HTML, CSS and Design lightning talk

About a year and a half ago, I posted on my design process. Not a lot has changed since then, but I’ve been asked to help facilitate a class session on HTML, CSS and Design. As always, it’s helpful for me to write about it first, and I figured I might as well put my observations here as well. Most of this will be a direct translation of the slide show I plan to give. It’s supposed to be a super fast overview to generate questions.

One of the biggest changes in the way I work over the last year and a half is I’ve pushed design farther and farther back in the process; after I build the site, usually. This really lets me focus on content and how it will be presented before getting into the often messy design details.

Determine Content

If you are working on your own project, content is easy. If you are designing for someone else, you need to get them to give you the content, or at least tell you about it. Either way, you need to get a firm grip on not only what the content is, but how you will organise it.


Collect and Create Design Ideas

  • Pore over project materials
  • Browse other websites
  • Research other photos, artwork, etc
  • Find color palettes
  • Collect fonts
  • Create sketches – of layouts, colors, design elements, anything.
  • Save everything
  • Create collages (optional). These can help guide the design process later, and serve as something to talk about with the group in the meantime.




Pick a place to build site

Start to Build Site

  • Plain HTML or
  • PHP or
  • XML/XSLT/Cocoon or
  • CMS (WordPress, Drupal) or
  • One of hundreds of other possibilities or a PHP/Ruby/other language framework
  • Dependent on where you will be hosting
  • Google for books/tutorials on chosen technologies





Work on Architecture

  • Use flowcharts to determine content flow
  • Draw up wireframes (on paper or computer)
  • Determine navigation, including wording. Avoid jargon.
  • Think about both casual and specialist audiences
  • Aim for clarity




  • Read a lot about design, if it interests you, take a design or art history class or two.
  • Find some designs you like (perhaps open source) and figure out why you like them.
  • When in doubt, keep it simple.
  • When possible, start with bare bones version of site, and build up from there.


Basic Design Principles: Simplicity

  • In the beginning, may be best to use KISS design principles.
  • Try an image search for “minimalist web design.”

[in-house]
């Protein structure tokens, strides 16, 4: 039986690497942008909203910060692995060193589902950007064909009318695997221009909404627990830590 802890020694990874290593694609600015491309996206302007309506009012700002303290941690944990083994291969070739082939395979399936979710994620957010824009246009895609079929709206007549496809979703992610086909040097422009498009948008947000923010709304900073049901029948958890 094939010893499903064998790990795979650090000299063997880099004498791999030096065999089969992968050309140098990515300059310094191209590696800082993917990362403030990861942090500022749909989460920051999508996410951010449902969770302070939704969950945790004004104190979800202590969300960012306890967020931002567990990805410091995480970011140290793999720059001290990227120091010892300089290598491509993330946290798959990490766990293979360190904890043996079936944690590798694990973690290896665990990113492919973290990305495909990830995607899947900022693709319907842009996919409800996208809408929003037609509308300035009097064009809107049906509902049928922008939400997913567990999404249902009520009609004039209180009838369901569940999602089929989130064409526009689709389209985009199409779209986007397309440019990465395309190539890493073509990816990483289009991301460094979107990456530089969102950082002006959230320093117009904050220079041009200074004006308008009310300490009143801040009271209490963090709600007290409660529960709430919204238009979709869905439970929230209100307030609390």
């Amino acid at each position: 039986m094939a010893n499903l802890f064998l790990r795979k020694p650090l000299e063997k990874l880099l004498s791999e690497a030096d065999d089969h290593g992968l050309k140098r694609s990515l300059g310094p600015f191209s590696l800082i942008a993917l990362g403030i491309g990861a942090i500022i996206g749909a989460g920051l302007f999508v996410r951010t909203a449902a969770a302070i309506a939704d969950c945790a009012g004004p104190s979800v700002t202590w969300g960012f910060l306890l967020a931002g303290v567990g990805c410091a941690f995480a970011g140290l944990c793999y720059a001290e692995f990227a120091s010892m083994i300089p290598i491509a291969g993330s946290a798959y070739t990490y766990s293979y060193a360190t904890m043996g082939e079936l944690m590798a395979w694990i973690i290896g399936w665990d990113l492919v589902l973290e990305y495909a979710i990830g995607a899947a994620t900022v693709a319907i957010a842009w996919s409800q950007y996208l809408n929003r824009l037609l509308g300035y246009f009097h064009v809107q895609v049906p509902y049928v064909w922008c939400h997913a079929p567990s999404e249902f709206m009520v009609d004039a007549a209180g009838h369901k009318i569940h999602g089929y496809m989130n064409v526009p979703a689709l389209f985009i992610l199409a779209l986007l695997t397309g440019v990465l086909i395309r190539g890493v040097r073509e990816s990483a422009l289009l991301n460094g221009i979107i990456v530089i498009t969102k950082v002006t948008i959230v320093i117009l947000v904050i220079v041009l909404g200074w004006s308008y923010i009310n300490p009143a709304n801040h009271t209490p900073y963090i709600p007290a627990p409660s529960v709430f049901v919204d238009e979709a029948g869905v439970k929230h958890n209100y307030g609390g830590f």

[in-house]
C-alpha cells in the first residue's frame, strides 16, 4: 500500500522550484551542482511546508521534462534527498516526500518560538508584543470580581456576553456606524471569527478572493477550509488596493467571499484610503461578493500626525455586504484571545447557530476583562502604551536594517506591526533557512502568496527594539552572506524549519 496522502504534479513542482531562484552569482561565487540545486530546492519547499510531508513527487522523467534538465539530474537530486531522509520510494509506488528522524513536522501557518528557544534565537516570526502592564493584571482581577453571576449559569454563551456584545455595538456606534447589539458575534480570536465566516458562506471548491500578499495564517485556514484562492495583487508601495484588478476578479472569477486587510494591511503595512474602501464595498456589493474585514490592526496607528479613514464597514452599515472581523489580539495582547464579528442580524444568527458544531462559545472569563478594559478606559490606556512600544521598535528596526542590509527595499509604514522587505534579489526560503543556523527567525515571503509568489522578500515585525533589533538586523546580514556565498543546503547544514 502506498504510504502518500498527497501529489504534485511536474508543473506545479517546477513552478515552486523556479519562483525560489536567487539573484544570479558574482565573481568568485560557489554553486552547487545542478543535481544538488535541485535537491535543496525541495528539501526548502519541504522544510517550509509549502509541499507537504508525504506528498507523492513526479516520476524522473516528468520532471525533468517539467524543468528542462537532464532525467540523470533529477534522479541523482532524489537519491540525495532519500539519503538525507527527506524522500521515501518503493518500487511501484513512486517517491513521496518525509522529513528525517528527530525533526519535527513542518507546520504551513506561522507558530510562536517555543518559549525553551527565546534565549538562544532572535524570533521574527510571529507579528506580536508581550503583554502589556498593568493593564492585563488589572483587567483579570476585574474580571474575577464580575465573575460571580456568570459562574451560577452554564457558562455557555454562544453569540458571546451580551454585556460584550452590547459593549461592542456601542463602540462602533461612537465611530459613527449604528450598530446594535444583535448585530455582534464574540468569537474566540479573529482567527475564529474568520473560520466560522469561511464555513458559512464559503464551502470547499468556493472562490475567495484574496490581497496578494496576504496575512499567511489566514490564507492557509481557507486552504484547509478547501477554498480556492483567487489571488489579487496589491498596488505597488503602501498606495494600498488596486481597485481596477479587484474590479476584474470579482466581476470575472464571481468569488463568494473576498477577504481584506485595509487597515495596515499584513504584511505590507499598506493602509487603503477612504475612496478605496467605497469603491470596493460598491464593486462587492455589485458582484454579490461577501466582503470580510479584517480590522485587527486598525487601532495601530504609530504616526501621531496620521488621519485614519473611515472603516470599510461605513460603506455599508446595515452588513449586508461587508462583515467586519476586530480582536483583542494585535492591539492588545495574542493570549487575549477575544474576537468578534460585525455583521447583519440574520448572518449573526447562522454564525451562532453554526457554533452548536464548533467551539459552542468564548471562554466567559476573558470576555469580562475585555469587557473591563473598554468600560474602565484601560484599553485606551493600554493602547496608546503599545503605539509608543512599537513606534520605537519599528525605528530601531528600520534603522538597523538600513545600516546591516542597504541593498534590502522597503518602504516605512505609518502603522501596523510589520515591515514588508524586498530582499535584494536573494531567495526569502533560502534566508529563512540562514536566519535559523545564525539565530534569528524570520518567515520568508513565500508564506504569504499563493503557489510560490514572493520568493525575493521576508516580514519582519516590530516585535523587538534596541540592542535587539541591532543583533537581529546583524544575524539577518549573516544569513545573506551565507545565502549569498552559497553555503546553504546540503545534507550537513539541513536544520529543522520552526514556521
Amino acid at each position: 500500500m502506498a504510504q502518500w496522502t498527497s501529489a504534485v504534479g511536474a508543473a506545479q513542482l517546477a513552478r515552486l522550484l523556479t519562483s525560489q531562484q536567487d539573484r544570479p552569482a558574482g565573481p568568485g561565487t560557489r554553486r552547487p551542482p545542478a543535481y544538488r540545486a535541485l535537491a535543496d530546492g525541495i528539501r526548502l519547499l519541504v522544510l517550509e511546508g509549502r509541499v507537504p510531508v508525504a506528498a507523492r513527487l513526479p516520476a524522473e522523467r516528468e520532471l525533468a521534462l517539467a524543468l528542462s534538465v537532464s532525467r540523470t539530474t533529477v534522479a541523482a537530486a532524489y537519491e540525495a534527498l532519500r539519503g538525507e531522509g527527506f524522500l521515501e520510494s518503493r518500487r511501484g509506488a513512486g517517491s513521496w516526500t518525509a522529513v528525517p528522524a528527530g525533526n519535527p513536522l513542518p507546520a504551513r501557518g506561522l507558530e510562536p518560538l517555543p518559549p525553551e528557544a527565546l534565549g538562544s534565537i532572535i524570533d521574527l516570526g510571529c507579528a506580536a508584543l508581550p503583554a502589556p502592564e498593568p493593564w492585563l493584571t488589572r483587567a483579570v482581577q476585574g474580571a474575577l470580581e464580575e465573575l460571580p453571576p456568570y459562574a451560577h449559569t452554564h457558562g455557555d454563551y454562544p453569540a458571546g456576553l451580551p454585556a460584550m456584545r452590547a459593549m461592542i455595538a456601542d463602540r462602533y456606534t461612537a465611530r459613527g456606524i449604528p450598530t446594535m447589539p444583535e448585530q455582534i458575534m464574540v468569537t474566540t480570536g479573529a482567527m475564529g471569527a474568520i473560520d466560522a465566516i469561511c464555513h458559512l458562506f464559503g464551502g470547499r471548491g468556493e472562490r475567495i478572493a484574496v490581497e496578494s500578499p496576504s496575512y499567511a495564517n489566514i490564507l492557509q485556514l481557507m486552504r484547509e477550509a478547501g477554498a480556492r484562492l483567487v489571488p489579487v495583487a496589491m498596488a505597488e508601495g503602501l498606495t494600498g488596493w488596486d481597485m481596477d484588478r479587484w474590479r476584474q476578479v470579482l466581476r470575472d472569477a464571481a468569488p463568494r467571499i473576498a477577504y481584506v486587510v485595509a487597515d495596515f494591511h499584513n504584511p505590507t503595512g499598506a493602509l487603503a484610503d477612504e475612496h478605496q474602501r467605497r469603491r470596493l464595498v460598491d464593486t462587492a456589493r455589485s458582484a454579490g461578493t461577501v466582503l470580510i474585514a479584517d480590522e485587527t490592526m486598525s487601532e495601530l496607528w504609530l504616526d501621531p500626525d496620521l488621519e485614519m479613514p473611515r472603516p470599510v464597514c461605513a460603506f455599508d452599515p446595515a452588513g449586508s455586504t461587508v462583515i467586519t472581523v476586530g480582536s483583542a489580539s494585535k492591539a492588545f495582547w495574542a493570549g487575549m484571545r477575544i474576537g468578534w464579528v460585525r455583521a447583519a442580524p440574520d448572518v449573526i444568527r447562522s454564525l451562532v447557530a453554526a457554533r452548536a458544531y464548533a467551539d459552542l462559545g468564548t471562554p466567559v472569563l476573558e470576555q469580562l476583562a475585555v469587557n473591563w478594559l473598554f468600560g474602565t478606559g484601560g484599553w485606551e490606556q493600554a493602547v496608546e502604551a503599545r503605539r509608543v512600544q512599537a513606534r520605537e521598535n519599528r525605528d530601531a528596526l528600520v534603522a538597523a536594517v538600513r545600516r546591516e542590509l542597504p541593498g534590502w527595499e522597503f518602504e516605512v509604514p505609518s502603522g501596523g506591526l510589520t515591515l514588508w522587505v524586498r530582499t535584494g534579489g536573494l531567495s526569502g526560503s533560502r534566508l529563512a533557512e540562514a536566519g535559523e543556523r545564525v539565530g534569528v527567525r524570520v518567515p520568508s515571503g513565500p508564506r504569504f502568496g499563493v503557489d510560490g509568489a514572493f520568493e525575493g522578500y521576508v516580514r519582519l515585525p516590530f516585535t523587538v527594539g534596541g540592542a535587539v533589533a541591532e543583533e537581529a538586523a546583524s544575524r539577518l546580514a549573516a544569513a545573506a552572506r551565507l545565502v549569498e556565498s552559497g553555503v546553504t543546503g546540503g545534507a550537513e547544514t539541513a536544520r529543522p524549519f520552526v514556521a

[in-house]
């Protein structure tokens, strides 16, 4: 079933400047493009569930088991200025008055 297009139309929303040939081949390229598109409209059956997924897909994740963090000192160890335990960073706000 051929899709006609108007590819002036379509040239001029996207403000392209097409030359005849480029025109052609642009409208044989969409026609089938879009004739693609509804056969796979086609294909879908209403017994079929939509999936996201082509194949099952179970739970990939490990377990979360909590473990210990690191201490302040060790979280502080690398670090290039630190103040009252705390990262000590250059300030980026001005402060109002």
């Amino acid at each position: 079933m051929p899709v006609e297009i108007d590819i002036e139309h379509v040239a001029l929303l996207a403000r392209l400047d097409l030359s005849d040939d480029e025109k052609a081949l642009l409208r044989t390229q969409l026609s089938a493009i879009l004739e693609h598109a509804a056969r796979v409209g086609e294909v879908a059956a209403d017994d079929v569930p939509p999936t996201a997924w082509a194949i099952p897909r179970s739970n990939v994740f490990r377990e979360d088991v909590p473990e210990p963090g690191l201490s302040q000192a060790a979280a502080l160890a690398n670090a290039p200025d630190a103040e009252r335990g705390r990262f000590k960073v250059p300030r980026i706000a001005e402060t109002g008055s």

• Simpler is often better than cluttered, let your content shine.
  • Start with inside pages, then move to “splash page” if there is time.


With content as complex as this, who needs a cluttered design?

A splash page does not have to be complicated to be beautiful.

Basic Principles: Alignment

  • Line things up.  This is pretty easy vertically when designing webpages.
  • Pay attention to margins, padding, and borders.
  • Read about how the CSS box model works to help with alignment.
  • Look into grid based CSS frameworks (Like the 960 framework or twitter bootstrap) and try them out. Even if you don’t use them it is a good foundation.


The header is center aligned, while in the body boxes and text are aligned to the same margin.


Basic Principles: Color & Contrast

  • Find inspiration in project materials if possible, and look at other sources.
  • Look at color websites and save palettes that make you think of your project.
  • Pay attention to context – colors will look different depending on where they are.
  • Keep in mind colorblindness and contrast sensitivities.
  • When in doubt, it’s hard to go wrong with black text and a white background and a splash of one or two other colors.

It can be fun to create palettes from images you are inspired by.

The same gray looks different on a red or blue background.

Red/Green colorblind users won’t be able to distinguish between the two colors on the left.

Basic Principles: Typography

  • Choose 2-3 fonts, and use decorative fonts sparingly.
  • Use open source fonts that are free to embed. (check out Google Web Fonts and Font Squirrel)
  • Choose body fonts for readability, test them at varying sizes and on different computers.
  • Check to make sure the fonts support the character sets you need them to – ligatures, foreign languages, etc.
  • Don’t put text in images.





I might update this post later if I get questions I forgot to address. If you have any questions, feel free to leave a comment.

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